- Sheldon Wolin, Politics and Vision
- Alan Ryan, On Politics
- William Connolly, Political Theory and Modernity
Assignments and grading:
Short piece: (750 words) Assigned Thursday, October 7; Due Sunday, October 17
Midterm essay (1500 words): Assigned Friday, October 29; Due Saturday, November 13
Final take home exam (1500 words): Assigned Thursday, December 2; Due Monday, December 13
Short piece: 15%
Midterm essay: 35%
Final (take home exam): 35%
Discussion section attendance and participation: 15%
General course requirements:
- Attend lecture and participate in class discussion
Lectures will often involve large group discussion. Active participation in class discussion is not mandatory but it will significantly improve your ability to engage the works we read and understand them. If you do participate, that will contribute to your discussion section’s participation grade.
- Read the assigned materials before lecture
Much of the reading is dense and challenging. Some people dedicate their entire careers to the task of understanding these texts, so if your first encounter with the texts is tough-going, don’t give up, and know that you are in a good company! To make the texts more accessible we offer questions to focus on for each of the readings. Questions appear on the course schedule below.
Students are expected to read the assigned text(s) before lecture. I encourage you to keep a reading journal where you take notes and write down questions about segments of the texts that interest you or that you are struggling to understand. Bring those to class, to discussion sections, or to office hours! These notes will serve you for many years to come as you might return to these texts.
- Attend and participate in weekly discussion sections
Because this is a large introductory course, quiz sections provide the best opportunity to engage with your peers and discuss the course material. In order to make this experience rewarding for everyone involved, full and thoughtful participation is necessary. Your participation grade will be composed of attendance in discussion sections, and active participation.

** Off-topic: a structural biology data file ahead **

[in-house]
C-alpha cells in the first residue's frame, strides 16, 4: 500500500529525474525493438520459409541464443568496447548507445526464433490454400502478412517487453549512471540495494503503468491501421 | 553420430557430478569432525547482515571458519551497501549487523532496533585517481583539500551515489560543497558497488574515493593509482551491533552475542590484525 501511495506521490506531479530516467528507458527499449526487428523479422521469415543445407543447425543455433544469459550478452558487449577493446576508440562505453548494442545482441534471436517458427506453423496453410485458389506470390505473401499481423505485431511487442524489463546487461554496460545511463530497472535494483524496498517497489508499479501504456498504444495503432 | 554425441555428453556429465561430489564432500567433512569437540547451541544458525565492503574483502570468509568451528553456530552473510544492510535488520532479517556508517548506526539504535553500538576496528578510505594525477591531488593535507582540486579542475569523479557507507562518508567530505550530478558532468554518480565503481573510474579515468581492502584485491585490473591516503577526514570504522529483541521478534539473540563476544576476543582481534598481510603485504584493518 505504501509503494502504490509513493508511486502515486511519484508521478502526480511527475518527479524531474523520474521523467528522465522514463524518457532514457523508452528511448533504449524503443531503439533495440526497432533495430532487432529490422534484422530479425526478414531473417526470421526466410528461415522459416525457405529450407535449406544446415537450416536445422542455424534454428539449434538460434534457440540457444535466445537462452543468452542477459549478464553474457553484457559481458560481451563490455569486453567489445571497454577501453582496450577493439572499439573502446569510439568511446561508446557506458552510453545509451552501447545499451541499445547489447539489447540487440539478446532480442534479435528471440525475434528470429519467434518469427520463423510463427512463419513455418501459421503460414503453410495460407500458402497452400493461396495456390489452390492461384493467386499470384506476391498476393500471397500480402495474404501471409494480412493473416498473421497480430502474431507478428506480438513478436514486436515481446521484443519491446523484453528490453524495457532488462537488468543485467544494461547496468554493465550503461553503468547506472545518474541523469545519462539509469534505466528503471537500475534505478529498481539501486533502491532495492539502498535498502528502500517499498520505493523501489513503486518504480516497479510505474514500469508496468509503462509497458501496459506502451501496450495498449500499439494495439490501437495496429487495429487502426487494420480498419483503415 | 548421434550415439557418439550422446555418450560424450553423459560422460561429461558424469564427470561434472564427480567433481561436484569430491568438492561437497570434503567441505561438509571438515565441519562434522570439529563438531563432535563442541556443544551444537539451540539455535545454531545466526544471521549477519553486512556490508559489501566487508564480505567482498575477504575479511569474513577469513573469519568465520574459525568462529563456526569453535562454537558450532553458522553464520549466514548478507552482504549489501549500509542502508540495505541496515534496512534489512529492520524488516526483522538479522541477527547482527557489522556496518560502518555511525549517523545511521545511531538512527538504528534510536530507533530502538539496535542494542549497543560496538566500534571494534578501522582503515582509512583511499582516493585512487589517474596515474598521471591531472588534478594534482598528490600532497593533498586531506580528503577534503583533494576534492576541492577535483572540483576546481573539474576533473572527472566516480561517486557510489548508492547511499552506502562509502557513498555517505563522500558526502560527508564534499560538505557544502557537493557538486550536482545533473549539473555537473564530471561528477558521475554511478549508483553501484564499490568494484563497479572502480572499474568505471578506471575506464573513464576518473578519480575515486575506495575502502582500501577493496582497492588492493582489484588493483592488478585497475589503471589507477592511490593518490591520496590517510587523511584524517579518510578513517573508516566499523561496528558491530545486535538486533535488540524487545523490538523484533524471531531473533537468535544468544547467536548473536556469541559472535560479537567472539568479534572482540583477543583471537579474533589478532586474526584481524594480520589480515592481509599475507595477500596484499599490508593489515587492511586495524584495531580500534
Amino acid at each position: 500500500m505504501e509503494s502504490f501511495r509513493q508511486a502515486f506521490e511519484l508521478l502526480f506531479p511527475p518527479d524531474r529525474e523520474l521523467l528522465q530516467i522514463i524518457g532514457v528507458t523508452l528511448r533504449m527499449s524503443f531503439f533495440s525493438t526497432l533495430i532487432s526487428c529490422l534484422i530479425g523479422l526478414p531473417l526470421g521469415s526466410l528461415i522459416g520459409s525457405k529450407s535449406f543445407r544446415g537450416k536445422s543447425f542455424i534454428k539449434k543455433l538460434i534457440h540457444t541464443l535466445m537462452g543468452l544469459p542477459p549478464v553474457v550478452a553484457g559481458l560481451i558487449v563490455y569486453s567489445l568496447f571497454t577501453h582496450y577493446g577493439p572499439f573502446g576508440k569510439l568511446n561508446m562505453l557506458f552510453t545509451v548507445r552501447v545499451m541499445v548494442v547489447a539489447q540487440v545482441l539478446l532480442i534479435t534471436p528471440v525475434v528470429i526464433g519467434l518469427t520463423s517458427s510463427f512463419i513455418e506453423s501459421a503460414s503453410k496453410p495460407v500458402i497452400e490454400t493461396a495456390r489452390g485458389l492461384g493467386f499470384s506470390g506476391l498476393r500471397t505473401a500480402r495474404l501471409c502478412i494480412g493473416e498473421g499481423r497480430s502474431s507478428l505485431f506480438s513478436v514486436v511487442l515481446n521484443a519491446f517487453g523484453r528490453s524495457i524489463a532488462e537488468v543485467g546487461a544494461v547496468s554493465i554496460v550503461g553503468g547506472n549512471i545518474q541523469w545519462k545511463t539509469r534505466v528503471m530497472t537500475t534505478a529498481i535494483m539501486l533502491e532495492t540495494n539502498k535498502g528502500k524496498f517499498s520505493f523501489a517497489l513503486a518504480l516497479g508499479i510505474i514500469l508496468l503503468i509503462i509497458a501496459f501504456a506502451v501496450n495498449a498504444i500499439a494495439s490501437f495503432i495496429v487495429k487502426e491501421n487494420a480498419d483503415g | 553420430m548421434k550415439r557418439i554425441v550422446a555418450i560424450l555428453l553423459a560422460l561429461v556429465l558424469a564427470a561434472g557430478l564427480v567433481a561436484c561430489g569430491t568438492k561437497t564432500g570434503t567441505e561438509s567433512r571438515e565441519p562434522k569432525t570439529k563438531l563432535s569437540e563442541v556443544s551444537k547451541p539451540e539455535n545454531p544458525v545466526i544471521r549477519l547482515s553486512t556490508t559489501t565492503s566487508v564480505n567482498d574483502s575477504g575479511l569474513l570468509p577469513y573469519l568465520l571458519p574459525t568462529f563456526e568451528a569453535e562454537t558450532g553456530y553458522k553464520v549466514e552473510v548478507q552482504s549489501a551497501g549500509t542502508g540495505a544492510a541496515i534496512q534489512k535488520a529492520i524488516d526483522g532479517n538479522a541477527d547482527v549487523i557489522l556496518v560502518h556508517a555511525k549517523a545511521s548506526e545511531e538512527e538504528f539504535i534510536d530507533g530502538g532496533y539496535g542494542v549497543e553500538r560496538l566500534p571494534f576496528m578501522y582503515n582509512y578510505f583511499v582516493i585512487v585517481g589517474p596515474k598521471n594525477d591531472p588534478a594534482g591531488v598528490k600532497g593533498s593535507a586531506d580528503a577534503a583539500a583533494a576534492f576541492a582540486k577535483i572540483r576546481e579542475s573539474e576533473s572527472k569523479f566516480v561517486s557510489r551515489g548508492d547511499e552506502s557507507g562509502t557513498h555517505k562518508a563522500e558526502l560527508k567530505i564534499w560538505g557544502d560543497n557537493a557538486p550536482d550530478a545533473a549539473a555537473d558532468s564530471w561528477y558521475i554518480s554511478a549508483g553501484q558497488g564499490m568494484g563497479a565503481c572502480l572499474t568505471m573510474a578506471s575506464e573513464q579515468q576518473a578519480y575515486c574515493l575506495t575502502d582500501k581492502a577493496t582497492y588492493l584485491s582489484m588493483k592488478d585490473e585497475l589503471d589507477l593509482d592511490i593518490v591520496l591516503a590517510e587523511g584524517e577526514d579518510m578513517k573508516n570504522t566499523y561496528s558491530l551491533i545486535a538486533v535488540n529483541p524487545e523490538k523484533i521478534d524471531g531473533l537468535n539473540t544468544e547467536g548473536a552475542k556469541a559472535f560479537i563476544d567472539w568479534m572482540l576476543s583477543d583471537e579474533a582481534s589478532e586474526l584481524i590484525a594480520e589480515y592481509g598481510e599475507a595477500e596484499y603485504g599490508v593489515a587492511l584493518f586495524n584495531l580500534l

- Attend office hours
If you feel uncomfortable speaking in class or quiz discussions, you might want to attend office hours on a more regular basis. In general, and regardless of the level of your class participation, I highly encourage you to attend office hours to discuss the class, the readings, your interests, or just to check in. Your TAs and I all hold regular office hours. Make it a habit to attend either or both.
Health and safety in a pandemic
In this class, masks covering nose and mouth are required, and eating and drinking are prohibited. The instructor and TAs have the authority to cancel class if students do not comply.
Anyone who has symptoms should stay home and get tested. Anyone who tests positive needs to report it to the UW COVID-19 Response and Prevention Team (firstname.lastname@example.org , 206-616-3344) and quarantine for 10 days.
In a case where the instructor or one of the TA’s need to quarantine, students will be notified by email, and lecture or respective discussion section will temporarily move online.
Finally, everyone is encouraged to install WA Notify on their phone to facilitate contact tracing.